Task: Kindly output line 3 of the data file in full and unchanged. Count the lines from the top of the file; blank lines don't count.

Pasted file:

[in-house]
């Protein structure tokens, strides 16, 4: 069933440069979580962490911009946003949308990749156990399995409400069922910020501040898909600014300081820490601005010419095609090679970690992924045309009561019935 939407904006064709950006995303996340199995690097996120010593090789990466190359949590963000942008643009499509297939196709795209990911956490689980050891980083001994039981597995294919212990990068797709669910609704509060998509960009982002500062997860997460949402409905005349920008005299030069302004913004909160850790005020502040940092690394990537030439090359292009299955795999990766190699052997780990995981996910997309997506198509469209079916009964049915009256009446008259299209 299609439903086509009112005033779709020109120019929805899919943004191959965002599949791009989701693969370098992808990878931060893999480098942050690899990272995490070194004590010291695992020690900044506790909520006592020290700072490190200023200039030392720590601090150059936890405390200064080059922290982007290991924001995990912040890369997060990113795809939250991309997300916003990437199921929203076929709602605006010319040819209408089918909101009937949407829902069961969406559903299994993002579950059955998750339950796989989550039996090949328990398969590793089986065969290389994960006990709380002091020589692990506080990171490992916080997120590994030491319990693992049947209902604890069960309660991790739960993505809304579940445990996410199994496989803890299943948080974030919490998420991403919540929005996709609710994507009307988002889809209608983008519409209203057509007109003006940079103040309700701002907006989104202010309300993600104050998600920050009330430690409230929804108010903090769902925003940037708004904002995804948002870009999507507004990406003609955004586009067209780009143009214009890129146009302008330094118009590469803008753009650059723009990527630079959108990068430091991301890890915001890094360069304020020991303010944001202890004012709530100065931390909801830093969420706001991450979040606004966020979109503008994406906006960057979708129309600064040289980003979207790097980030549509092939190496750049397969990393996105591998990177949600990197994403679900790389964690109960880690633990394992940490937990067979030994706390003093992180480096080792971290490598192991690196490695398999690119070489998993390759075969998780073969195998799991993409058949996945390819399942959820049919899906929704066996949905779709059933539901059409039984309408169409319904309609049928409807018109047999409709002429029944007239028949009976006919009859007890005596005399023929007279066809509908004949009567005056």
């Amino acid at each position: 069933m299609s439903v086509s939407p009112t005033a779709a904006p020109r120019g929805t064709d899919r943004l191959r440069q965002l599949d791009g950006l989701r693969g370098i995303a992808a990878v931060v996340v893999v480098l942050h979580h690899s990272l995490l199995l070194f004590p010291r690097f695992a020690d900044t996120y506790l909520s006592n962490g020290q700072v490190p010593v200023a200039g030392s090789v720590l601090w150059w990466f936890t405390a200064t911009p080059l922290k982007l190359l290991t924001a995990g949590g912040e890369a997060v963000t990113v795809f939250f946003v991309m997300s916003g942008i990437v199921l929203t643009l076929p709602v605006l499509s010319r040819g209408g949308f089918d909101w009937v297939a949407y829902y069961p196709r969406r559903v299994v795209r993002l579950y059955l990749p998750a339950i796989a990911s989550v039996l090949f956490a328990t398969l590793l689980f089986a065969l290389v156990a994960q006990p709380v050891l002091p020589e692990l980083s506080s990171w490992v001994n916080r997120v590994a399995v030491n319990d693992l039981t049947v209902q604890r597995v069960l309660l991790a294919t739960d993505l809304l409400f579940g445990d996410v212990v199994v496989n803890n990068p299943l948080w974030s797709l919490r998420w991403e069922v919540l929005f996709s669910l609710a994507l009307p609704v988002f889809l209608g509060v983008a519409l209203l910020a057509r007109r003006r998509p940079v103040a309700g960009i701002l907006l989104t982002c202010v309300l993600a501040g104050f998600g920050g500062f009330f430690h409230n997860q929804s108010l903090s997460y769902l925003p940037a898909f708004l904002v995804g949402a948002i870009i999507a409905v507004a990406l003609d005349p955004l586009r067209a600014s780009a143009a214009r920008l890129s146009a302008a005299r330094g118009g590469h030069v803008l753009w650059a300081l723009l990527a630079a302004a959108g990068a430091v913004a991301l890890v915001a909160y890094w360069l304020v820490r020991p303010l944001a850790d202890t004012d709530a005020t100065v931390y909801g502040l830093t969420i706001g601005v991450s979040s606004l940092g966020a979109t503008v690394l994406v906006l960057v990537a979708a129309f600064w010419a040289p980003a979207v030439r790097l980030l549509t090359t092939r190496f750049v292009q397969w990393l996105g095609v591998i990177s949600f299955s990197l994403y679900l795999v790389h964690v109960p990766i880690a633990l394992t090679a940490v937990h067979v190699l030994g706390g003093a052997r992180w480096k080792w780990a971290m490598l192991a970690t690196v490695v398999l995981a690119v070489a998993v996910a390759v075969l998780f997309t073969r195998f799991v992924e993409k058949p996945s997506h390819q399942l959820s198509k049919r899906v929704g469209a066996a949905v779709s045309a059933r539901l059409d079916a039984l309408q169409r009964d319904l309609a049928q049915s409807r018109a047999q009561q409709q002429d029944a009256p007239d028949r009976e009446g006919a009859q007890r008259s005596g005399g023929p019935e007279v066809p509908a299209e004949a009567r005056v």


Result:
């Amino acid at each position: 069933m299609s439903v086509s939407p009112t005033a779709a904006p020109r120019g929805t064709d899919r943004l191959r440069q965002l599949d791009g950006l989701r693969g370098i995303a992808a990878v931060v996340v893999v480098l942050h979580h690899s990272l995490l199995l070194f004590p010291r690097f695992a020690d900044t996120y506790l909520s006592n962490g020290q700072v490190p010593v200023a200039g030392s090789v720590l601090w150059w990466f936890t405390a200064t911009p080059l922290k982007l190359l290991t924001a995990g949590g912040e890369a997060v963000t990113v795809f939250f946003v991309m997300s916003g942008i990437v199921l929203t643009l076929p709602v605006l499509s010319r040819g209408g949308f089918d909101w009937v297939a949407y829902y069961p196709r969406r559903v299994v795209r993002l579950y059955l990749p998750a339950i796989a990911s989550v039996l090949f956490a328990t398969l590793l689980f089986a065969l290389v156990a994960q006990p709380v050891l002091p020589e692990l980083s506080s990171w490992v001994n916080r997120v590994a399995v030491n319990d693992l039981t049947v209902q604890r597995v069960l309660l991790a294919t739960d993505l809304l409400f579940g445990d996410v212990v199994v496989n803890n990068p299943l948080w974030s797709l919490r998420w991403e069922v919540l929005f996709s669910l609710a994507l009307p609704v988002f889809l209608g509060v983008a519409l209203l910020a057509r007109r003006r998509p940079v103040a309700g960009i701002l907006l989104t982002c202010v309300l993600a501040g104050f998600g920050g500062f009330f430690h409230n997860q929804s108010l903090s997460y769902l925003p940037a898909f708004l904002v995804g949402a948002i870009i999507a409905v507004a990406l003609d005349p955004l586009r067209a600014s780009a143009a214009r920008l890129s146009a302008a005299r330094g118009g590469h030069v803008l753009w650059a300081l723009l990527a630079a302004a959108g990068a430091v913004a991301l890890v915001a909160y890094w360069l304020v820490r020991p303010l944001a850790d202890t004012d709530a005020t100065v931390y909801g502040l830093t969420i706001g601005v991450s979040s606004l940092g966020a979109t503008v690394l994406v906006l960057v990537a979708a129309f600064w010419a040289p980003a979207v030439r790097l980030l549509t090359t092939r190496f750049v292009q397969w990393l996105g095609v591998i990177s949600f299955s990197l994403y679900l795999v790389h964690v109960p990766i880690a633990l394992t090679a940490v937990h067979v190699l030994g706390g003093a052997r992180w480096k080792w780990a971290m490598l192991a970690t690196v490695v398999l995981a690119v070489a998993v996910a390759v075969l998780f997309t073969r195998f799991v992924e993409k058949p996945s997506h390819q399942l959820s198509k049919r899906v929704g469209a066996a949905v779709s045309a059933r539901l059409d079916a039984l309408q169409r009964d319904l309609a049928q049915s409807r018109a047999q009561q409709q002429d029944a009256p007239d028949r009976e009446g006919a009859q007890r008259s005596g005399g023929p019935e007279v066809p509908a299209e004949a009567r005056v």